The first EV from Dodge will be a performance car, possibly inspired by the muscle cars of the 60s
The company will resurrect its Direct Connection line of performance parts
Dodge is looking for an ambassador and influent people to attract attention to its brand
Dodge has been somewhat struggling to stay relevant in the last few years since its vehicles are all starting to show their age.
Despite this, the addition of ever crazier performance versions, such as the Durango hellcat, a 710 horsepower 3 row SUV, has allowed the brand to gain market share.
In order to generate excitement and get more people on board before the launch of its first EV, which should signal the new direction of Dodge, the company has prepared a two-year plan called never lift.
This plan will see news about products every four months over the next two years, the return of a performance division and the addition of a brand ambassador.
In order to satisfy enthusiasts and to better capitalise on the success of its performance models, Dodge will relaunch its Direct Connection line of Performance parts that was originally created in 1974.
This division will supply all of the components needed to modify and increase the performance of the Challenger models. These will range from upgrades to the engine and suspension to full-on body-in white kits that will allow owners to transform their car into a drag racer.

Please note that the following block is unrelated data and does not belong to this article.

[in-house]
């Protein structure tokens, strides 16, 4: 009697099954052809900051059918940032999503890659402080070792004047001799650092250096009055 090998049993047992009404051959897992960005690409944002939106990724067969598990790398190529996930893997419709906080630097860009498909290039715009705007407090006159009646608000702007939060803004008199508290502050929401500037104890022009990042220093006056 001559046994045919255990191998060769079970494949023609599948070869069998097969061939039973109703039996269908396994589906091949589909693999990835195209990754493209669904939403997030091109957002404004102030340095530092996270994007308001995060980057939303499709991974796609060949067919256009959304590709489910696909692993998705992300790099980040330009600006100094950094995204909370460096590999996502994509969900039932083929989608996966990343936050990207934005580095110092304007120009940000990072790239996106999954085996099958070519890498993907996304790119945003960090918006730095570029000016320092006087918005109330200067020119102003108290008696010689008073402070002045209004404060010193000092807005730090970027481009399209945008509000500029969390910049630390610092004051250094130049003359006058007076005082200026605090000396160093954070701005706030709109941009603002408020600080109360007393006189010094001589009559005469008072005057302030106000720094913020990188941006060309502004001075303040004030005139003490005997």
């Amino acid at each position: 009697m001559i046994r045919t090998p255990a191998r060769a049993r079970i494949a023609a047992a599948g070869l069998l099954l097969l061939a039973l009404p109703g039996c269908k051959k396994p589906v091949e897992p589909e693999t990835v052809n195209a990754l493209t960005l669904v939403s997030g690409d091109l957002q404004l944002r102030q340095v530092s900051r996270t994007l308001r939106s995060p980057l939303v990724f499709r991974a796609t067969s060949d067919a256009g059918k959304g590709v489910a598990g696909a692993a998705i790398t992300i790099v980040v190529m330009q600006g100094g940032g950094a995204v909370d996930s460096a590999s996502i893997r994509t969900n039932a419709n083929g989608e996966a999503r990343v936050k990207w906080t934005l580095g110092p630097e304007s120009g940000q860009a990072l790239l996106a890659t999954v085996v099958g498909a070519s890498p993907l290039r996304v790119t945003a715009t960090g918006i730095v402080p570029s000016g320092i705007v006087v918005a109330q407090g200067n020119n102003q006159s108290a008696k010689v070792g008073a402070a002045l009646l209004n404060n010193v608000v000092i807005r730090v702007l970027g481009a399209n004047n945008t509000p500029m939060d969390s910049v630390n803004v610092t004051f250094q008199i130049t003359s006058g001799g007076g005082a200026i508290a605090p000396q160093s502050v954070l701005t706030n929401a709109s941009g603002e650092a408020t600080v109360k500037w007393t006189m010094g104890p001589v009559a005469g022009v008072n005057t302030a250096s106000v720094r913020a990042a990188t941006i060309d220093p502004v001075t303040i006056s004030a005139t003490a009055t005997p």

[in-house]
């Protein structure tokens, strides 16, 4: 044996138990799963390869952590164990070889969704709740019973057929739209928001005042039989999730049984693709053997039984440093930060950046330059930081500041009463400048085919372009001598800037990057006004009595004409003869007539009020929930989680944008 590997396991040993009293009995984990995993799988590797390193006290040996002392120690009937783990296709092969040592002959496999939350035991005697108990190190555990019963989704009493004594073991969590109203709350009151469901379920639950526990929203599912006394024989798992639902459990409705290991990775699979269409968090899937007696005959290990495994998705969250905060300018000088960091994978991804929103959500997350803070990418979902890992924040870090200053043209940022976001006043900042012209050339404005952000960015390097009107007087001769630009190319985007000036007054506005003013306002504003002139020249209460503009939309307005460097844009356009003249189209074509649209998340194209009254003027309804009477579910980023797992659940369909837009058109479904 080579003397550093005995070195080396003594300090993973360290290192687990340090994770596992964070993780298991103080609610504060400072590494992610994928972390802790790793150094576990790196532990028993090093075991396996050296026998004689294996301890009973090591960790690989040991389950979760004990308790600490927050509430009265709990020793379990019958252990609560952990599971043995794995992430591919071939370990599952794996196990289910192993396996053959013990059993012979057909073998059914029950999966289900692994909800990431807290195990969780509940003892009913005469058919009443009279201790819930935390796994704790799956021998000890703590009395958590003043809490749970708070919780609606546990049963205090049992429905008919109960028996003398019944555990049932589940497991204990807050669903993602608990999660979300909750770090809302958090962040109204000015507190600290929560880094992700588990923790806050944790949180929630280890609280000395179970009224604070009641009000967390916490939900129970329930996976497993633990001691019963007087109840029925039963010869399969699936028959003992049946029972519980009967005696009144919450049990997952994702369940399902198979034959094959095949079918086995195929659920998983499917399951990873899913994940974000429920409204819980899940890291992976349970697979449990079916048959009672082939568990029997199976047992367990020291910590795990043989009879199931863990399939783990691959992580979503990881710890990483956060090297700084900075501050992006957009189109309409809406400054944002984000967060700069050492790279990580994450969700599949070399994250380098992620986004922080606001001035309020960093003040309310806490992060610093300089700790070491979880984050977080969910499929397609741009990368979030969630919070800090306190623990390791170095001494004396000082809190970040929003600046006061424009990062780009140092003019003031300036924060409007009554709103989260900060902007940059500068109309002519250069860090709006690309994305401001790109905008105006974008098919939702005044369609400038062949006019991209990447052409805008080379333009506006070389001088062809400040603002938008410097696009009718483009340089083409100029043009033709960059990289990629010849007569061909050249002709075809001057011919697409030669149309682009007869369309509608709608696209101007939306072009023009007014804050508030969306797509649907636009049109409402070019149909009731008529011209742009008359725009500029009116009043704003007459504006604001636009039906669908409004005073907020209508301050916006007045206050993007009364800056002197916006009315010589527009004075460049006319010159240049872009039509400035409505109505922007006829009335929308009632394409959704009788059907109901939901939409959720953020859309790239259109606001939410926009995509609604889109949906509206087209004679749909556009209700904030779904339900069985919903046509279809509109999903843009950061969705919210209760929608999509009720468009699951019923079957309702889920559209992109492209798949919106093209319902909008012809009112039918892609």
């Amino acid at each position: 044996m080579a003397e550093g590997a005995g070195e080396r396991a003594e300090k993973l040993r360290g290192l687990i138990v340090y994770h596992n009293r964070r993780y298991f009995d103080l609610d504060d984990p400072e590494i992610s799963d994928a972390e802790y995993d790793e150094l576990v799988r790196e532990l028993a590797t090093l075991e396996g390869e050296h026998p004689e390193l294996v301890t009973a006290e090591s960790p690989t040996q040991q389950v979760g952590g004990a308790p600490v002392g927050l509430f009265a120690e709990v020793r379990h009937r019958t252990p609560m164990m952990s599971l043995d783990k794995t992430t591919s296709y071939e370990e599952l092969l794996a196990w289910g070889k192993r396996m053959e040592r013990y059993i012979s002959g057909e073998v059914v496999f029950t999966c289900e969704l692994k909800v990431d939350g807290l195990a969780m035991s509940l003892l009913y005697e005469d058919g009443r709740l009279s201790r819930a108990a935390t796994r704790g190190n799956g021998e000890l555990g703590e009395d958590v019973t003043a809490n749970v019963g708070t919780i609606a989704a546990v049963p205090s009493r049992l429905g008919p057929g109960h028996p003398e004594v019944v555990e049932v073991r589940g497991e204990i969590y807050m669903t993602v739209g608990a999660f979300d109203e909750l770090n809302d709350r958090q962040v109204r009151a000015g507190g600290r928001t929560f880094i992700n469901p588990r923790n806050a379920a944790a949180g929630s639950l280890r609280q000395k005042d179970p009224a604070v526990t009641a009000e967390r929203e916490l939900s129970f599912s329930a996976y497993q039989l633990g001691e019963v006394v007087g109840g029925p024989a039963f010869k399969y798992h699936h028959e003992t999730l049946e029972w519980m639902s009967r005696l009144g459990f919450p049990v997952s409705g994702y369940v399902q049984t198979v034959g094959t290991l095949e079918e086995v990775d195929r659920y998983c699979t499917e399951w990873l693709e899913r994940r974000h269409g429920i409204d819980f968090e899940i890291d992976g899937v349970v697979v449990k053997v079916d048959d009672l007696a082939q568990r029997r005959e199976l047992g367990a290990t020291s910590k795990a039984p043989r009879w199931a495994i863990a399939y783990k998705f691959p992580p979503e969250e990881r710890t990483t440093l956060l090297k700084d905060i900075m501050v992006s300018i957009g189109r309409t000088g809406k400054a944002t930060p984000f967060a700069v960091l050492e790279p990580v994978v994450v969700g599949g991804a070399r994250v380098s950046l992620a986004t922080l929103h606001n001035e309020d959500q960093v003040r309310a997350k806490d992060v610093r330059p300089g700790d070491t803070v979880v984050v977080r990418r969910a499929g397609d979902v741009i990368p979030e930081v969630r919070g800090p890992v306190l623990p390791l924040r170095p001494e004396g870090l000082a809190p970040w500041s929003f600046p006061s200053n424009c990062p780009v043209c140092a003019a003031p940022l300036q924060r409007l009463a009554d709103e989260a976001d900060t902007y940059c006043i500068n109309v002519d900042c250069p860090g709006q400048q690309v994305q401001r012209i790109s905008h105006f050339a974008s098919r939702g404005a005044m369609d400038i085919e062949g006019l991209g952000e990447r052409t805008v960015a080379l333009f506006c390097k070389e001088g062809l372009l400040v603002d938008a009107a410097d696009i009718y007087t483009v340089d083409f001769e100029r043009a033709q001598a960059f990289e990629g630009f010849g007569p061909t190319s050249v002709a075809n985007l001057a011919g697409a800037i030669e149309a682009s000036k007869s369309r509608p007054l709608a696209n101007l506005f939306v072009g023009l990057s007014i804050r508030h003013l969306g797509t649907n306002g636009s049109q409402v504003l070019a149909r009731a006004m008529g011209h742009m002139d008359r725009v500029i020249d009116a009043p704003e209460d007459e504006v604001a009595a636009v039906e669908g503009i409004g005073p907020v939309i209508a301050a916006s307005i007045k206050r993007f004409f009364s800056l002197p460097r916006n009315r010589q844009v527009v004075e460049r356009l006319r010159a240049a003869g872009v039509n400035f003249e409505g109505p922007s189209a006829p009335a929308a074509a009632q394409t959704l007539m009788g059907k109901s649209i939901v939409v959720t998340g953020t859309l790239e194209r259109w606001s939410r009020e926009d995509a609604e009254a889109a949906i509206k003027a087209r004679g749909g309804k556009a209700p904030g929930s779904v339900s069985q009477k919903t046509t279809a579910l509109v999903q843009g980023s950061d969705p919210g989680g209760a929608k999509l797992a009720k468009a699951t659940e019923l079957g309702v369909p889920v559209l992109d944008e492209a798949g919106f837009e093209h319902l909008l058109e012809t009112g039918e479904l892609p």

The benefit of using Direct Connection parts is that they will comply with emissions regulations and they will not void the manufacturer’s warranty, unlike third party mods.
In addition, Dodge will be giving away cars to 25 car enthusiasts that are prominent in the sports, music or entertainment scenes in order to generate publicity.
Another way to get talked about is the addition of a brand ambassador, someone who will embody the spirit of the company. The job will come with the “Chief Donut maker” title and a $150,000 salary.
This program will culminate with the introduction of Dodge’s first electric vehicle, a muscle car that will resurrect the “Fratzog” logo that adorned the first generation of the Charger and other mythical Dodge muscle cars in the 60s.